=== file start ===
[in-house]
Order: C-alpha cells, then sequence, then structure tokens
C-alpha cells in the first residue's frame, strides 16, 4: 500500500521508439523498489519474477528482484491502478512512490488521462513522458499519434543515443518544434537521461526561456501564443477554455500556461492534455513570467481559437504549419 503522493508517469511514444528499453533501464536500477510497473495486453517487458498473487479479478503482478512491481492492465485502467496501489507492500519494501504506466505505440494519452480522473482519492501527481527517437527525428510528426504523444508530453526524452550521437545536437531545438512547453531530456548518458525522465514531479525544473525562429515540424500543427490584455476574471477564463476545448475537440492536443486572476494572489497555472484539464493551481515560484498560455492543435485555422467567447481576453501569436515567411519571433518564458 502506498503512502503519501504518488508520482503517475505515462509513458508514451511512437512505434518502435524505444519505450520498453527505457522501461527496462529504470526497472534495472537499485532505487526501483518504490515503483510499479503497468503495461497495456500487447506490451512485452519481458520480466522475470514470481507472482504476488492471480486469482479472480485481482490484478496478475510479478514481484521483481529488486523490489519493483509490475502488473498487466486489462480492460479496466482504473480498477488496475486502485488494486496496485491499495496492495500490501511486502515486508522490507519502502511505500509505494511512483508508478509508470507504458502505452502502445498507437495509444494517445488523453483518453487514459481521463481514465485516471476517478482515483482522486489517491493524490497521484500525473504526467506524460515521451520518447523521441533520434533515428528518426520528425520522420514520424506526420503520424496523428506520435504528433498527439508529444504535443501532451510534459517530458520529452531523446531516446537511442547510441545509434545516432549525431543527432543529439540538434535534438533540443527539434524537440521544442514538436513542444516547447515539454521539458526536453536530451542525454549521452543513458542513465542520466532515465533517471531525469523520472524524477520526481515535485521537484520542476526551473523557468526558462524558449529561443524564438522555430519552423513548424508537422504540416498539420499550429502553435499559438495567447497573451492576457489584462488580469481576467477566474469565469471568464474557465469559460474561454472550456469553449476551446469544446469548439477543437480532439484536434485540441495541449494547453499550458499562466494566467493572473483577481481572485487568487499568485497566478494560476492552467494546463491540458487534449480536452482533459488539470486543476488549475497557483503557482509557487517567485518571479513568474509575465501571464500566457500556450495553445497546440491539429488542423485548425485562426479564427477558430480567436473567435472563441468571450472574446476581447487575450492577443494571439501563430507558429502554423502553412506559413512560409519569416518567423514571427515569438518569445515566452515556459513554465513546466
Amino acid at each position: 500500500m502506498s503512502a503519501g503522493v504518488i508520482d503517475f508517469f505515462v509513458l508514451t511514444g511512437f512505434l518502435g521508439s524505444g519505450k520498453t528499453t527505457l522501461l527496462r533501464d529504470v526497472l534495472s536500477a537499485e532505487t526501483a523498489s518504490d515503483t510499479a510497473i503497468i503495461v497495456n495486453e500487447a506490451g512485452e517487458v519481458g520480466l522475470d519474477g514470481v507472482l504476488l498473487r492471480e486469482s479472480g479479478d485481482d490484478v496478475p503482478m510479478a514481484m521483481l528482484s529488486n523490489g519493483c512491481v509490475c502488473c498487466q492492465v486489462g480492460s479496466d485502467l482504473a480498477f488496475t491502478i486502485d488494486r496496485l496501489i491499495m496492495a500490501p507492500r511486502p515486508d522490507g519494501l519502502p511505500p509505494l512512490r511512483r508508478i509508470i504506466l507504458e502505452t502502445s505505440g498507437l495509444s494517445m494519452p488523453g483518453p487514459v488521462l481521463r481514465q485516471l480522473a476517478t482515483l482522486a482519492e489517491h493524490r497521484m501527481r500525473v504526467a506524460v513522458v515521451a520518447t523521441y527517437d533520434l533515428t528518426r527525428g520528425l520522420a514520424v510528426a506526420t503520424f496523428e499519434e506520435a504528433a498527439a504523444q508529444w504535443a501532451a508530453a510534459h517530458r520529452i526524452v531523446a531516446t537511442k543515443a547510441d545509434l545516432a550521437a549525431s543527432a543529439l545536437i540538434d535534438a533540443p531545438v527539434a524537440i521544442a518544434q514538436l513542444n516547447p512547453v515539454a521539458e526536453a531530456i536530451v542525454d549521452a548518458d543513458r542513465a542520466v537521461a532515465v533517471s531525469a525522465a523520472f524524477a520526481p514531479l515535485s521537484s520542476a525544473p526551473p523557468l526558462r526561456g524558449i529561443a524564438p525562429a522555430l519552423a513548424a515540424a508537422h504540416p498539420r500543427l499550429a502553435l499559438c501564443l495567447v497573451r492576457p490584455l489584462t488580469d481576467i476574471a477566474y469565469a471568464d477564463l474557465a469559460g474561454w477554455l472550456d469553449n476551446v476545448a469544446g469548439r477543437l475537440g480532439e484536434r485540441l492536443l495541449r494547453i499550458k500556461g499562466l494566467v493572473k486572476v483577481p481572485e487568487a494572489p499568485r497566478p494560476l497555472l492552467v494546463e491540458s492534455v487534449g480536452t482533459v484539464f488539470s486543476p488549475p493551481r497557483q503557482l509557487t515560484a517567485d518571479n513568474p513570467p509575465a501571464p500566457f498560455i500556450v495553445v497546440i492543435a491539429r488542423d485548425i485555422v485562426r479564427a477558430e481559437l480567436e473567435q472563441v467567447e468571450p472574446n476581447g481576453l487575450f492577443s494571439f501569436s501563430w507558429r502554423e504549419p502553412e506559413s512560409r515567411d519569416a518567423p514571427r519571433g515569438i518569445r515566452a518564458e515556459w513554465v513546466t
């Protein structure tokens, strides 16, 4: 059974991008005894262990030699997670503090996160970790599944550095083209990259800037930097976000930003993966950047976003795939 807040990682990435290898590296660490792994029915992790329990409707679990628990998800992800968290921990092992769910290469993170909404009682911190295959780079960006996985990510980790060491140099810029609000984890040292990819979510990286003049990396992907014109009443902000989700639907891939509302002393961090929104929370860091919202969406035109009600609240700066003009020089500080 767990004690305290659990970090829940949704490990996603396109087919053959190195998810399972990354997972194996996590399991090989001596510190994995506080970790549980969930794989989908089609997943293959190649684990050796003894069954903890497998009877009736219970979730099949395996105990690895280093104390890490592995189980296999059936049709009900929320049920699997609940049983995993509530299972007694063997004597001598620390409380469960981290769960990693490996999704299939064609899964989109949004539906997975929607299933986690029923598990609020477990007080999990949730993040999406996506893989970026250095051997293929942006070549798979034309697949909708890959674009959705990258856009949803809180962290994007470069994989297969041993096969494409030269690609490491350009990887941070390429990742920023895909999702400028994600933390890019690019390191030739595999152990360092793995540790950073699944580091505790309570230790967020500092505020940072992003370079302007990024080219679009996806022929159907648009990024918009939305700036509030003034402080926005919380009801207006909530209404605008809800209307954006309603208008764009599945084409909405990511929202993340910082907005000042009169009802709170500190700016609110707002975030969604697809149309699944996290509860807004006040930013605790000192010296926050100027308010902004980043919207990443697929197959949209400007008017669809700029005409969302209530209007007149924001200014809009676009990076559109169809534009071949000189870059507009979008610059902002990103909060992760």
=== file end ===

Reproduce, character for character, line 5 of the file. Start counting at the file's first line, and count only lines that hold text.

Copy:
């Protein structure tokens, strides 16, 4: 059974991008005894262990030699997670503090996160970790599944550095083209990259800037930097976000930003993966950047976003795939 807040990682990435290898590296660490792994029915992790329990409707679990628990998800992800968290921990092992769910290469993170909404009682911190295959780079960006996985990510980790060491140099810029609000984890040292990819979510990286003049990396992907014109009443902000989700639907891939509302002393961090929104929370860091919202969406035109009600609240700066003009020089500080 767990004690305290659990970090829940949704490990996603396109087919053959190195998810399972990354997972194996996590399991090989001596510190994995506080970790549980969930794989989908089609997943293959190649684990050796003894069954903890497998009877009736219970979730099949395996105990690895280093104390890490592995189980296999059936049709009900929320049920699997609940049983995993509530299972007694063997004597001598620390409380469960981290769960990693490996999704299939064609899964989109949004539906997975929607299933986690029923598990609020477990007080999990949730993040999406996506893989970026250095051997293929942006070549798979034309697949909708890959674009959705990258856009949803809180962290994007470069994989297969041993096969494409030269690609490491350009990887941070390429990742920023895909999702400028994600933390890019690019390191030739595999152990360092793995540790950073699944580091505790309570230790967020500092505020940072992003370079302007990024080219679009996806022929159907648009990024918009939305700036509030003034402080926005919380009801207006909530209404605008809800209307954006309603208008764009599945084409909405990511929202993340910082907005000042009169009802709170500190700016609110707002975030969604697809149309699944996290509860807004006040930013605790000192010296926050100027308010902004980043919207990443697929197959949209400007008017669809700029005409969302209530209007007149924001200014809009676009990076559109169809534009071949000189870059507009979008610059902002990103909060992760």